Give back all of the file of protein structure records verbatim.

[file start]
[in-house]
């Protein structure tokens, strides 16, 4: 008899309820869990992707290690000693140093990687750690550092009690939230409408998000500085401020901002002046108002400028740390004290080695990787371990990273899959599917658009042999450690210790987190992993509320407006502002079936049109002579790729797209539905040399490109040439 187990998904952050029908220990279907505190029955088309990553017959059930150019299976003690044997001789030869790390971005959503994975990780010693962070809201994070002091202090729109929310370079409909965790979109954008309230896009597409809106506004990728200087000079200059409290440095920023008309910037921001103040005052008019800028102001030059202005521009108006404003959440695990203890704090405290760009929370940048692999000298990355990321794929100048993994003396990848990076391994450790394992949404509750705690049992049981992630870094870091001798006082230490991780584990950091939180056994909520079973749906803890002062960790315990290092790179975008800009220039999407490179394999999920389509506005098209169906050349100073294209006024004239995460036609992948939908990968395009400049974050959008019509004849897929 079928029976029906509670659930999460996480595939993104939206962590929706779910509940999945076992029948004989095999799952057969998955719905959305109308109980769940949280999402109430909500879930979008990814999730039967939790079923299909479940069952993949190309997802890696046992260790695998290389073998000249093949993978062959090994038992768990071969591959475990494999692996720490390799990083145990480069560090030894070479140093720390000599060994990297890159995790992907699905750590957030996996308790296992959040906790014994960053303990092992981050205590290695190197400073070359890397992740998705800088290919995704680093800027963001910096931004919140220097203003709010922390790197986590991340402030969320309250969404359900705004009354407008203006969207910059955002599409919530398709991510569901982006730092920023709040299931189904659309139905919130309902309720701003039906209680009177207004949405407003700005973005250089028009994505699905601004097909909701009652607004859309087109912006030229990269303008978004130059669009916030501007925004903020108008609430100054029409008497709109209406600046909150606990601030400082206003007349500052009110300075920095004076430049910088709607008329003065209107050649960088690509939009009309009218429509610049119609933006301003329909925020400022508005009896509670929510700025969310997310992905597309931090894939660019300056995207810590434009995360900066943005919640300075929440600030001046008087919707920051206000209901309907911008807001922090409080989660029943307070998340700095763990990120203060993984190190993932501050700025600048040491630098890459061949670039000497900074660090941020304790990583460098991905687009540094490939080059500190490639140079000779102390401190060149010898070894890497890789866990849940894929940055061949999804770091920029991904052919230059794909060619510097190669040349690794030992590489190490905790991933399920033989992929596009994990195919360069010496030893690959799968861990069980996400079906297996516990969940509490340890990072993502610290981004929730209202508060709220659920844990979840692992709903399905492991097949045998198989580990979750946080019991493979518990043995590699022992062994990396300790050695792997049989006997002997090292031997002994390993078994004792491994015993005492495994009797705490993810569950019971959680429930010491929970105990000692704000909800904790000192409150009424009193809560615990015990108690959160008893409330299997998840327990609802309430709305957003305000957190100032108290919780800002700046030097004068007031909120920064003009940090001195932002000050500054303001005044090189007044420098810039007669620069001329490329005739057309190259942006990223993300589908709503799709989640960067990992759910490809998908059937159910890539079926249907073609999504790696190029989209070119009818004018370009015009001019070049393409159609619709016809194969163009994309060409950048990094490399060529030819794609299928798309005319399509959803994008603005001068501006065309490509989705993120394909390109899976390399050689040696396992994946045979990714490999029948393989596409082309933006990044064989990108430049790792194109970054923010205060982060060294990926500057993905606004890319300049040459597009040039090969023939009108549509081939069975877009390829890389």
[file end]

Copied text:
[in-house]
């Protein structure tokens, strides 16, 4: 008899309820869990992707290690000693140093990687750690550092009690939230409408998000500085401020901002002046108002400028740390004290080695990787371990990273899959599917658009042999450690210790987190992993509320407006502002079936049109002579790729797209539905040399490109040439 187990998904952050029908220990279907505190029955088309990553017959059930150019299976003690044997001789030869790390971005959503994975990780010693962070809201994070002091202090729109929310370079409909965790979109954008309230896009597409809106506004990728200087000079200059409290440095920023008309910037921001103040005052008019800028102001030059202005521009108006404003959440695990203890704090405290760009929370940048692999000298990355990321794929100048993994003396990848990076391994450790394992949404509750705690049992049981992630870094870091001798006082230490991780584990950091939180056994909520079973749906803890002062960790315990290092790179975008800009220039999407490179394999999920389509506005098209169906050349100073294209006024004239995460036609992948939908990968395009400049974050959008019509004849897929 079928029976029906509670659930999460996480595939993104939206962590929706779910509940999945076992029948004989095999799952057969998955719905959305109308109980769940949280999402109430909500879930979008990814999730039967939790079923299909479940069952993949190309997802890696046992260790695998290389073998000249093949993978062959090994038992768990071969591959475990494999692996720490390799990083145990480069560090030894070479140093720390000599060994990297890159995790992907699905750590957030996996308790296992959040906790014994960053303990092992981050205590290695190197400073070359890397992740998705800088290919995704680093800027963001910096931004919140220097203003709010922390790197986590991340402030969320309250969404359900705004009354407008203006969207910059955002599409919530398709991510569901982006730092920023709040299931189904659309139905919130309902309720701003039906209680009177207004949405407003700005973005250089028009994505699905601004097909909701009652607004859309087109912006030229990269303008978004130059669009916030501007925004903020108008609430100054029409008497709109209406600046909150606990601030400082206003007349500052009110300075920095004076430049910088709607008329003065209107050649960088690509939009009309009218429509610049119609933006301003329909925020400022508005009896509670929510700025969310997310992905597309931090894939660019300056995207810590434009995360900066943005919640300075929440600030001046008087919707920051206000209901309907911008807001922090409080989660029943307070998340700095763990990120203060993984190190993932501050700025600048040491630098890459061949670039000497900074660090941020304790990583460098991905687009540094490939080059500190490639140079000779102390401190060149010898070894890497890789866990849940894929940055061949999804770091920029991904052919230059794909060619510097190669040349690794030992590489190490905790991933399920033989992929596009994990195919360069010496030893690959799968861990069980996400079906297996516990969940509490340890990072993502610290981004929730209202508060709220659920844990979840692992709903399905492991097949045998198989580990979750946080019991493979518990043995590699022992062994990396300790050695792997049989006997002997090292031997002994390993078994004792491994015993005492495994009797705490993810569950019971959680429930010491929970105990000692704000909800904790000192409150009424009193809560615990015990108690959160008893409330299997998840327990609802309430709305957003305000957190100032108290919780800002700046030097004068007031909120920064003009940090001195932002000050500054303001005044090189007044420098810039007669620069001329490329005739057309190259942006990223993300589908709503799709989640960067990992759910490809998908059937159910890539079926249907073609999504790696190029989209070119009818004018370009015009001019070049393409159609619709016809194969163009994309060409950048990094490399060529030819794609299928798309005319399509959803994008603005001068501006065309490509989705993120394909390109899976390399050689040696396992994946045979990714490999029948393989596409082309933006990044064989990108430049790792194109970054923010205060982060060294990926500057993905606004890319300049040459597009040039090969023939009108549509081939069975877009390829890389």